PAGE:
Looking after your body and mind before, during and after exam season wont just keep you feeling good, but is also crucial in helping you get the results you really want. After all, a healthy mind is better at concentrating (hello revision), not to mention at helping you to remember crucial information. Sounds good, right?
A good night’s sleep helps with concentration and focus the following day. It even allows the brain to store and organise information more effectively – crucial stuff when exams are approaching.
What we eat affects how well our brain works. In one study, those who ate only junk food for 5 days found it harder to solve problems than those who ate a range of food. Learn about healthy eating and making easy food swaps.
Exam benefits of exercise include the fact that it helps to use up stress hormones, releases stress-busting chemicals, and helps us sleep better at night. Find out how to fit exercise into your exam or revision schedule (whether fit or not).
Getting proactive reduces your stress levels. Making plans for where, when and how you’re going to study will help you feel much calmer, you’ll have more guilt-free time to relax and you’ll use your brain more efficiently.
A good study environment is crucial . This video will help you with setting up your study space.
Or follow our simple tips to create your own perfect space:
- Use the same space each time: this gets you in a good habit.
- Ideally don’t use your bedroom to revise. But if you have to, try to create different zones for working and sleeping/relaxing.
- Do not study in bed! Your brain will find it hard to relax when it comes to bedtime and it will want to fall asleep whilst you’re revising/working.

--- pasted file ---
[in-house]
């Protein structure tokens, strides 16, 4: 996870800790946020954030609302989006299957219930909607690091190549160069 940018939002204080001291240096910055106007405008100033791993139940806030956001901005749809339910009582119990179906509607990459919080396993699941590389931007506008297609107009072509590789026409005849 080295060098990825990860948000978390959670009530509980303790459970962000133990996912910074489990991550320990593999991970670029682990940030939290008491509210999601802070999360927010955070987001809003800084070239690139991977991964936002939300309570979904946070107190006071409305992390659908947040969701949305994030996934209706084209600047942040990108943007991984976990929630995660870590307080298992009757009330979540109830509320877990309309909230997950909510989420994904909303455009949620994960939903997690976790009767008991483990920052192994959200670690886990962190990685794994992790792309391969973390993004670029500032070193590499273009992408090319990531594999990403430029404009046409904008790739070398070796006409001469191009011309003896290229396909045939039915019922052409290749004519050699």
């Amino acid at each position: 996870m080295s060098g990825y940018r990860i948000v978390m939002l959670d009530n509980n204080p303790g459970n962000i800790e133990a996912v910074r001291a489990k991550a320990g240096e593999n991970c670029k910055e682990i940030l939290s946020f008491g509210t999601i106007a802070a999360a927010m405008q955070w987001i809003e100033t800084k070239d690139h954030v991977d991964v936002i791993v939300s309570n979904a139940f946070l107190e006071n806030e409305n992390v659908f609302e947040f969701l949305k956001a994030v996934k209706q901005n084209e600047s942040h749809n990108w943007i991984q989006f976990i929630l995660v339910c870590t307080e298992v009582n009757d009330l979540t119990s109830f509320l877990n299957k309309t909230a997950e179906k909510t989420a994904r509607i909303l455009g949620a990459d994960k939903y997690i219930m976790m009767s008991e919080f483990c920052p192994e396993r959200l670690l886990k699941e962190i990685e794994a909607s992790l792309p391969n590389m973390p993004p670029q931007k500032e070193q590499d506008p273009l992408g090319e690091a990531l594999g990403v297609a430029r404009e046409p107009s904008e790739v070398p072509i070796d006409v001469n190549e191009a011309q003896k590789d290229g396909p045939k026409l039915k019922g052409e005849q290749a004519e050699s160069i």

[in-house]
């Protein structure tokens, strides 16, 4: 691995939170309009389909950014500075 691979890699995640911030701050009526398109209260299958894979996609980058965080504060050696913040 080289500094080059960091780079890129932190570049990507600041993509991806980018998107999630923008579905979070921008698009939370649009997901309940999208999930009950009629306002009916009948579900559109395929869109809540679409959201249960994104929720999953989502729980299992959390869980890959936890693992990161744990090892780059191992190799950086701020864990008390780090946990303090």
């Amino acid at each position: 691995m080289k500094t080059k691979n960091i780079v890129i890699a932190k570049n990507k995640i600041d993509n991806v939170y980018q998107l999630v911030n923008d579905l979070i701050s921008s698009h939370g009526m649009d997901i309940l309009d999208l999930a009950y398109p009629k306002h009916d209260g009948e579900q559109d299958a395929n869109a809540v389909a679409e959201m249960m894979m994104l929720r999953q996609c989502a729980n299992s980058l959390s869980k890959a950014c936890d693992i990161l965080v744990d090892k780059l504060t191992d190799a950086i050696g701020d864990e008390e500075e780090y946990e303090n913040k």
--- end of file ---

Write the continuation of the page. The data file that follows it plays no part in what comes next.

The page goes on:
- Make it a happy, inspiring space – a quiet, comfortable, distraction-free zone.
- Have everything you need within easy reach, including a clock.
- Ensure you have good lighting to keep you alert and prevent eye strain.
Plan your study schedule. This video gives us good tips on creating an effective study schedule.
- Find out the exact dates of exams so when you make a revision timetable you know how long you have. Put these dates in your timetable.
- Prioritise your subjects by making a list in order of most and least important to spend time on. If you have most to do in maths and it’s your weakest subject, give it top priority. Give your confident subjects less time (but don’t ignore).
- Draw up a revision timetable (googling “revision timetable template” brings up lots of options you can use).
- Fill in your timetable with your subjects. Use your priority list to give important ones more time.
- Give yourself some variety (don’t do a whole week on one subject).
Finding exams too much?
It can be tricky to know when exam worries stop being normal butterflies and head into ‘too much’ territory, but it’s important to look out for yourself, and others around you. Check out some clues, as well as some ways to find help.When exams get too much